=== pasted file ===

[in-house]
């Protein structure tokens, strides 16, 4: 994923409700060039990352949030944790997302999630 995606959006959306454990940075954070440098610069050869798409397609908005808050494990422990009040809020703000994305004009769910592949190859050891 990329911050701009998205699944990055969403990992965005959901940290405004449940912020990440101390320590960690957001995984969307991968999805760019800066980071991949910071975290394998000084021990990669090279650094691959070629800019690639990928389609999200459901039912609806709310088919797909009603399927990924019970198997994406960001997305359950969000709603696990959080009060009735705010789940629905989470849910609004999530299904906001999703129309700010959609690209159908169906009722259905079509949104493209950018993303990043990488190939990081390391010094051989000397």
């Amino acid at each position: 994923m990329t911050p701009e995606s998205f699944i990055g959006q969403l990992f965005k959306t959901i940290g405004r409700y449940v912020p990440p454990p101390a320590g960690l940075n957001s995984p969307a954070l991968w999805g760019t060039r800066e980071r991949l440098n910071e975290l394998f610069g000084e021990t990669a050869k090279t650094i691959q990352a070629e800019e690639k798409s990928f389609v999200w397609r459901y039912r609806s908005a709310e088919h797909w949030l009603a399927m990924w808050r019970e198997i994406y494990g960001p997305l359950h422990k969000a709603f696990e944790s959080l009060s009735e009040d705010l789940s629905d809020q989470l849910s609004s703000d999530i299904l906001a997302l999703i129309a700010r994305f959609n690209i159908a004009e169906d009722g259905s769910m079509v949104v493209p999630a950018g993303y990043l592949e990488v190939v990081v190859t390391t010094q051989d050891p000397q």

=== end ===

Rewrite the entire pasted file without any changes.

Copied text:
[in-house]
């Protein structure tokens, strides 16, 4: 994923409700060039990352949030944790997302999630 995606959006959306454990940075954070440098610069050869798409397609908005808050494990422990009040809020703000994305004009769910592949190859050891 990329911050701009998205699944990055969403990992965005959901940290405004449940912020990440101390320590960690957001995984969307991968999805760019800066980071991949910071975290394998000084021990990669090279650094691959070629800019690639990928389609999200459901039912609806709310088919797909009603399927990924019970198997994406960001997305359950969000709603696990959080009060009735705010789940629905989470849910609004999530299904906001999703129309700010959609690209159908169906009722259905079509949104493209950018993303990043990488190939990081390391010094051989000397």
């Amino acid at each position: 994923m990329t911050p701009e995606s998205f699944i990055g959006q969403l990992f965005k959306t959901i940290g405004r409700y449940v912020p990440p454990p101390a320590g960690l940075n957001s995984p969307a954070l991968w999805g760019t060039r800066e980071r991949l440098n910071e975290l394998f610069g000084e021990t990669a050869k090279t650094i691959q990352a070629e800019e690639k798409s990928f389609v999200w397609r459901y039912r609806s908005a709310e088919h797909w949030l009603a399927m990924w808050r019970e198997i994406y494990g960001p997305l359950h422990k969000a709603f696990e944790s959080l009060s009735e009040d705010l789940s629905d809020q989470l849910s609004s703000d999530i299904l906001a997302l999703i129309a700010r994305f959609n690209i159908a004009e169906d009722g259905s769910m079509v949104v493209p999630a950018g993303y990043l592949e990488v190939v990081v190859t390391t010094q051989d050891p000397q």